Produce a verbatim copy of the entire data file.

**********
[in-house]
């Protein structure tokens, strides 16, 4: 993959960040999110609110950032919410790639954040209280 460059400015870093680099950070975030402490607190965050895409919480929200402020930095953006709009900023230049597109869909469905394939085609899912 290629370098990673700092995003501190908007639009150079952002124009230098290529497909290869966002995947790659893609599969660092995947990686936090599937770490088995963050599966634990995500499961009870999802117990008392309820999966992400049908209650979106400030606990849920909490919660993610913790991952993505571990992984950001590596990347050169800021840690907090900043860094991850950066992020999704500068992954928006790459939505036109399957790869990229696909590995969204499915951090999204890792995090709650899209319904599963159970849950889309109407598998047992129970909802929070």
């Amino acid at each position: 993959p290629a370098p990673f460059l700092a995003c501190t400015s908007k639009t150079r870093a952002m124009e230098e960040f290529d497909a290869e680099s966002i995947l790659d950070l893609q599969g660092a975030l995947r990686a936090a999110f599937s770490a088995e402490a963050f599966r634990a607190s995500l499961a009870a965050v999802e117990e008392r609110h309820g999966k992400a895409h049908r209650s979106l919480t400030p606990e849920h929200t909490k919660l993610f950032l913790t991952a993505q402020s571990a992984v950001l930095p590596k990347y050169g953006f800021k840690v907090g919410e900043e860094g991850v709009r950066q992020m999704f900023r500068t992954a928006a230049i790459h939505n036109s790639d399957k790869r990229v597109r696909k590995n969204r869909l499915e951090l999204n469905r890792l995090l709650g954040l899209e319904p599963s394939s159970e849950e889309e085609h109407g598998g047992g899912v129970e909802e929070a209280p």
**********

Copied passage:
[in-house]
């Protein structure tokens, strides 16, 4: 993959960040999110609110950032919410790639954040209280 460059400015870093680099950070975030402490607190965050895409919480929200402020930095953006709009900023230049597109869909469905394939085609899912 290629370098990673700092995003501190908007639009150079952002124009230098290529497909290869966002995947790659893609599969660092995947990686936090599937770490088995963050599966634990995500499961009870999802117990008392309820999966992400049908209650979106400030606990849920909490919660993610913790991952993505571990992984950001590596990347050169800021840690907090900043860094991850950066992020999704500068992954928006790459939505036109399957790869990229696909590995969204499915951090999204890792995090709650899209319904599963159970849950889309109407598998047992129970909802929070």
């Amino acid at each position: 993959p290629a370098p990673f460059l700092a995003c501190t400015s908007k639009t150079r870093a952002m124009e230098e960040f290529d497909a290869e680099s966002i995947l790659d950070l893609q599969g660092a975030l995947r990686a936090a999110f599937s770490a088995e402490a963050f599966r634990a607190s995500l499961a009870a965050v999802e117990e008392r609110h309820g999966k992400a895409h049908r209650s979106l919480t400030p606990e849920h929200t909490k919660l993610f950032l913790t991952a993505q402020s571990a992984v950001l930095p590596k990347y050169g953006f800021k840690v907090g919410e900043e860094g991850v709009r950066q992020m999704f900023r500068t992954a928006a230049i790459h939505n036109s790639d399957k790869r990229v597109r696909k590995n969204r869909l499915e951090l999204n469905r890792l995090l709650g954040l899209e319904p599963s394939s159970e849950e889309e085609h109407g598998g047992g899912v129970e909802e929070a209280p």